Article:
"He that believeth and is baptised shall be saved." Mark 16:16.
Baptism is one of the basic requirements of the Christian Israelite faith, and we believe it must be performed by total immersion in an open river or sea. Baptism is a confession to God that we have sinned and evidence that we want our sins forgiven through the cleansing blood of Jesus:
"Then Peter said unto them, Repent, and be baptised every one of you in the name of Jesus Christ for the remission of sins, and ye shall receive the gift of the Holy Ghost." Acts 2:38.
We believe that baptism cleanses a person of their sins and that that person should then, by prayer, seek help from Godto be strengthened against sinning again.However, as Paul said in Romans 3:23, "all have sinned, and come short of the glory of God", and one may seek to be cleansed by the water more than once.
While baptism is important, Christian Israelites believe that God's plan does not end there. John the Baptist, who was the first to teach baptism by total submersion, also taught that it was not God's ultimate power and plan:
"I indeed baptise you with water unto repentance, but he that cometh after me is mightier than I, whose shoes I am not worthy to bear: he shall baptise you with the Holy Ghost, and with fire." Matthew 3:11.
Jesus was the Son of God and born free of sin, but he too submitted to baptism. It was through baptism that he received the Holy Spirit or Christ, and therefore power to perform miracles and complete the will of God:
"And Jesus, when he was baptised, went up straightway out of the water: and, lo, the heavens were opened unto him, and he saw the Spirit of God descending like a dove, and lighting upon him." Matthew 3:16.
One of the crucial teachings of the Christian Israelite Church is that we work towards leaving the principles and doctrines of Christ (i.e. the teachings for the salvation of the soul) and go on to perfection (i.e. the salvation of the spirit, soul and body):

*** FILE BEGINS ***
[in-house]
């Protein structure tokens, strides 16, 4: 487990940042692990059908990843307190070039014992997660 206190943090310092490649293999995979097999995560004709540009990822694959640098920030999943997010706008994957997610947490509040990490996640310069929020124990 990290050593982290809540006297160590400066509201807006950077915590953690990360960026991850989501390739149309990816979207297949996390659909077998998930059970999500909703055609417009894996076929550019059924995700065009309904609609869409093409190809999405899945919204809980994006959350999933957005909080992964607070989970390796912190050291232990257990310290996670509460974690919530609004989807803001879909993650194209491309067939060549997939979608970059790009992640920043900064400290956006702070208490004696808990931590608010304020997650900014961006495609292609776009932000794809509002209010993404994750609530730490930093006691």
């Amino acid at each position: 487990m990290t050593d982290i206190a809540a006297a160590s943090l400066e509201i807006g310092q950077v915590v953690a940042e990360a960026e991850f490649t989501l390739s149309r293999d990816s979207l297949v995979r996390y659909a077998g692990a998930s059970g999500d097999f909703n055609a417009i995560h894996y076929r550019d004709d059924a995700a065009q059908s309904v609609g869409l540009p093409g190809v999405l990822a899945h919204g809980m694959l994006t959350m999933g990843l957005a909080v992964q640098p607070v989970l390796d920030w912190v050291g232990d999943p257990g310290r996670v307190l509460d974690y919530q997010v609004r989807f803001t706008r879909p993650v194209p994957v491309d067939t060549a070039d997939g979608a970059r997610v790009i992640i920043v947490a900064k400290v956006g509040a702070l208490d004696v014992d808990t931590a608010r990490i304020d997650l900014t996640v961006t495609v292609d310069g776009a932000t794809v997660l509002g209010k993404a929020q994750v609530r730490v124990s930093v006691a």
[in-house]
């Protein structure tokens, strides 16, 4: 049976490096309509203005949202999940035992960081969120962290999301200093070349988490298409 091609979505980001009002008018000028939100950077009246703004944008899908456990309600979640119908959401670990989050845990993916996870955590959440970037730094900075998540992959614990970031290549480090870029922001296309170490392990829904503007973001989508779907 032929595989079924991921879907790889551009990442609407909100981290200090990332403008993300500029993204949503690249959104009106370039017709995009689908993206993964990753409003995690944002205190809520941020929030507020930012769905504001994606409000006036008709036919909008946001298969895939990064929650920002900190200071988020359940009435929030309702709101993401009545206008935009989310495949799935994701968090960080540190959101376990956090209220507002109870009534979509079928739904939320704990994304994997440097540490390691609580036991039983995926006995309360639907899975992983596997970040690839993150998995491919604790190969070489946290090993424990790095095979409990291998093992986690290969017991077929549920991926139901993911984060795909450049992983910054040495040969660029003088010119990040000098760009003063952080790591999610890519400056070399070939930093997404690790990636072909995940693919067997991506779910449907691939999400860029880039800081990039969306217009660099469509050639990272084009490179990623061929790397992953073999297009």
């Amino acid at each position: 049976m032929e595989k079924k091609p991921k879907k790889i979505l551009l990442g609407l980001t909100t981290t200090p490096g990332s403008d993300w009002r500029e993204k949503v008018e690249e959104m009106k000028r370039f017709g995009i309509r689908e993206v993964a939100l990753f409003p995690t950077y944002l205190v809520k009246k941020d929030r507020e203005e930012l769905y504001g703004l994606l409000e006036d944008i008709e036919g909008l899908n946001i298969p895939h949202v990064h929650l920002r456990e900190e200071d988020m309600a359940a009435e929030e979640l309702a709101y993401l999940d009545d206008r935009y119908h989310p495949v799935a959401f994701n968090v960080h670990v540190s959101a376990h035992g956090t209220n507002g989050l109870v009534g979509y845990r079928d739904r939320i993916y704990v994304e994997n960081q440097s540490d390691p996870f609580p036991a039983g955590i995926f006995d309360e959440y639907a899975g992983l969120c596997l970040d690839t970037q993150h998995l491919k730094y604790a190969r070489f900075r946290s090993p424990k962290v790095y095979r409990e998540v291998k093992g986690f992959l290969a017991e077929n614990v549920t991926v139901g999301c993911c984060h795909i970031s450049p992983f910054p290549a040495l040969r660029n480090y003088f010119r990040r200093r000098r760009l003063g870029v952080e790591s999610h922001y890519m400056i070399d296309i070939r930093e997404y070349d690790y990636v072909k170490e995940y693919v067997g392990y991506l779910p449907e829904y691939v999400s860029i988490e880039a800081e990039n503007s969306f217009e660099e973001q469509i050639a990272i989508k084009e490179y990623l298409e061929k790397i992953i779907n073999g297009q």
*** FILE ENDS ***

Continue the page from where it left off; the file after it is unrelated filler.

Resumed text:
"Therefore leaving the principles of the doctrine of Christ, let us go on unto perfection; not laying again the foundation of repentance from dead works, and of faith toward God, of the doctrine of baptisms, and of laying on of hands, and of resurrection of the dead, and of eternal judgment. And this will we do, if God permit." Hebrews 6: 1-3.
Christian Israelites believe this is speaking about seeking the complete removal of the evil from within us by God:
"In those days, and in that time, saith the Lord, the iniquity of Israel shall be sought for, and there shall be none; and the sins of Judah, and they shall not be found: for I will pardon them whom I reserve." Jeremiah 50: 20.
"For I will cleanse their blood that I have not cleansed." Joel 3: 21.
Christian Israelites fully believe and accept the doctrine of the salvation of the soul, but build on it and move forward to seeking the salvation of spirit, soul and body. Baptism is an important part of this process and one that allows us to be cleansed from sin and empowered by the Holy Spirit; however, we believe that seeking for evil to be removed altogether is the ultimate will of God:
"Therefore if any man be in Christ, he is a newcreature: old things are passed away; behold, all things are become new." 2 Corinthians 5:17.
"If we confess our sins, he is faithful and just to forgive us our sins, and to cleanse us from all unrighteousness." 1 John 1:9.